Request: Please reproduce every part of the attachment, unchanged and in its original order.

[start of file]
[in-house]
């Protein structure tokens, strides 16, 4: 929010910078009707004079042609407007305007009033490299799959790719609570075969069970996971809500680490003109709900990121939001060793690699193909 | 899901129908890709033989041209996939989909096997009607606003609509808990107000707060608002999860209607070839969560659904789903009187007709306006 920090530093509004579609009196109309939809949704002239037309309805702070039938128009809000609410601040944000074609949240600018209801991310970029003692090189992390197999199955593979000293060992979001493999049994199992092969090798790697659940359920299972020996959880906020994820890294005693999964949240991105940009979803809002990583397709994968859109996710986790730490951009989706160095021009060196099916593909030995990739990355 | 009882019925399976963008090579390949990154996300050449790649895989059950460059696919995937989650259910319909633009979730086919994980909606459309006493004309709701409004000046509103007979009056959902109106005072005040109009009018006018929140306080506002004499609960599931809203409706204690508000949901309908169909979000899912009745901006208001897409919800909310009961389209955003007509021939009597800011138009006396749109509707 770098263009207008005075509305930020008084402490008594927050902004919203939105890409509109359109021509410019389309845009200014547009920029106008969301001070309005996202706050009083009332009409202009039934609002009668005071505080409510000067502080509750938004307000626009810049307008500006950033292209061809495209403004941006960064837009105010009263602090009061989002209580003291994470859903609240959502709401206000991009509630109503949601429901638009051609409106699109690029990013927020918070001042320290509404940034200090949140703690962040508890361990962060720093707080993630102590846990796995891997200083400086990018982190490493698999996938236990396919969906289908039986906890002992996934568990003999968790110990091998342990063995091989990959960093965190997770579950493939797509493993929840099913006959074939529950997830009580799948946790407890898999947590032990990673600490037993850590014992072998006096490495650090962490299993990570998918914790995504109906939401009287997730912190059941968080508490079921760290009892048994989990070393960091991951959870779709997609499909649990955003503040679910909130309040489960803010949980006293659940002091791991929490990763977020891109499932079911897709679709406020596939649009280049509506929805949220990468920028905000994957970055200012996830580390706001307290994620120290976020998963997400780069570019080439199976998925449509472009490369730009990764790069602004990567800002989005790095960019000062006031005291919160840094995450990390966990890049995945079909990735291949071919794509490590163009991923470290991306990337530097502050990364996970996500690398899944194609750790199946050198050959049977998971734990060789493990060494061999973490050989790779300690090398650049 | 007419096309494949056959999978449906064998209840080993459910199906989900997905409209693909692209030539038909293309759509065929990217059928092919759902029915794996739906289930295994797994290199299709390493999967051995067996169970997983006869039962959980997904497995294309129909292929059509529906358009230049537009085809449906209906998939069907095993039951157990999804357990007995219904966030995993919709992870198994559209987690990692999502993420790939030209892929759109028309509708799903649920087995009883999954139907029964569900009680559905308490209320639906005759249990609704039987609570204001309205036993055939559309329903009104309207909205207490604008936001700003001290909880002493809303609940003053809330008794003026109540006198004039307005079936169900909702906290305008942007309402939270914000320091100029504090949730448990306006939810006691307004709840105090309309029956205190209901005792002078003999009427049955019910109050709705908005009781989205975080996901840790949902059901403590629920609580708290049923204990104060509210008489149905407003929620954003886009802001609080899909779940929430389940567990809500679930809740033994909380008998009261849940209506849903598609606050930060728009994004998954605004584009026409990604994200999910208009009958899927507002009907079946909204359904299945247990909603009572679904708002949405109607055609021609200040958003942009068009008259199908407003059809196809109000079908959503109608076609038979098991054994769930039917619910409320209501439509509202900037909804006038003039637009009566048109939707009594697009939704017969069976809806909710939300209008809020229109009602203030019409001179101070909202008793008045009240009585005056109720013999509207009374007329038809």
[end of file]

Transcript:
[in-house]
């Protein structure tokens, strides 16, 4: 929010910078009707004079042609407007305007009033490299799959790719609570075969069970996971809500680490003109709900990121939001060793690699193909 | 899901129908890709033989041209996939989909096997009607606003609509808990107000707060608002999860209607070839969560659904789903009187007709306006 920090530093509004579609009196109309939809949704002239037309309805702070039938128009809000609410601040944000074609949240600018209801991310970029003692090189992390197999199955593979000293060992979001493999049994199992092969090798790697659940359920299972020996959880906020994820890294005693999964949240991105940009979803809002990583397709994968859109996710986790730490951009989706160095021009060196099916593909030995990739990355 | 009882019925399976963008090579390949990154996300050449790649895989059950460059696919995937989650259910319909633009979730086919994980909606459309006493004309709701409004000046509103007979009056959902109106005072005040109009009018006018929140306080506002004499609960599931809203409706204690508000949901309908169909979000899912009745901006208001897409919800909310009961389209955003007509021939009597800011138009006396749109509707 770098263009207008005075509305930020008084402490008594927050902004919203939105890409509109359109021509410019389309845009200014547009920029106008969301001070309005996202706050009083009332009409202009039934609002009668005071505080409510000067502080509750938004307000626009810049307008500006950033292209061809495209403004941006960064837009105010009263602090009061989002209580003291994470859903609240959502709401206000991009509630109503949601429901638009051609409106699109690029990013927020918070001042320290509404940034200090949140703690962040508890361990962060720093707080993630102590846990796995891997200083400086990018982190490493698999996938236990396919969906289908039986906890002992996934568990003999968790110990091998342990063995091989990959960093965190997770579950493939797509493993929840099913006959074939529950997830009580799948946790407890898999947590032990990673600490037993850590014992072998006096490495650090962490299993990570998918914790995504109906939401009287997730912190059941968080508490079921760290009892048994989990070393960091991951959870779709997609499909649990955003503040679910909130309040489960803010949980006293659940002091791991929490990763977020891109499932079911897709679709406020596939649009280049509506929805949220990468920028905000994957970055200012996830580390706001307290994620120290976020998963997400780069570019080439199976998925449509472009490369730009990764790069602004990567800002989005790095960019000062006031005291919160840094995450990390966990890049995945079909990735291949071919794509490590163009991923470290991306990337530097502050990364996970996500690398899944194609750790199946050198050959049977998971734990060789493990060494061999973490050989790779300690090398650049 | 007419096309494949056959999978449906064998209840080993459910199906989900997905409209693909692209030539038909293309759509065929990217059928092919759902029915794996739906289930295994797994290199299709390493999967051995067996169970997983006869039962959980997904497995294309129909292929059509529906358009230049537009085809449906209906998939069907095993039951157990999804357990007995219904966030995993919709992870198994559209987690990692999502993420790939030209892929759109028309509708799903649920087995009883999954139907029964569900009680559905308490209320639906005759249990609704039987609570204001309205036993055939559309329903009104309207909205207490604008936001700003001290909880002493809303609940003053809330008794003026109540006198004039307005079936169900909702906290305008942007309402939270914000320091100029504090949730448990306006939810006691307004709840105090309309029956205190209901005792002078003999009427049955019910109050709705908005009781989205975080996901840790949902059901403590629920609580708290049923204990104060509210008489149905407003929620954003886009802001609080899909779940929430389940567990809500679930809740033994909380008998009261849940209506849903598609606050930060728009994004998954605004584009026409990604994200999910208009009958899927507002009907079946909204359904299945247990909603009572679904708002949405109607055609021609200040958003942009068009008259199908407003059809196809109000079908959503109608076609038979098991054994769930039917619910409320209501439509509202900037909804006038003039637009009566048109939707009594697009939704017969069976809806909710939300209008809020229109009602203030019409001179101070909202008793008045009240009585005056109720013999509207009374007329038809």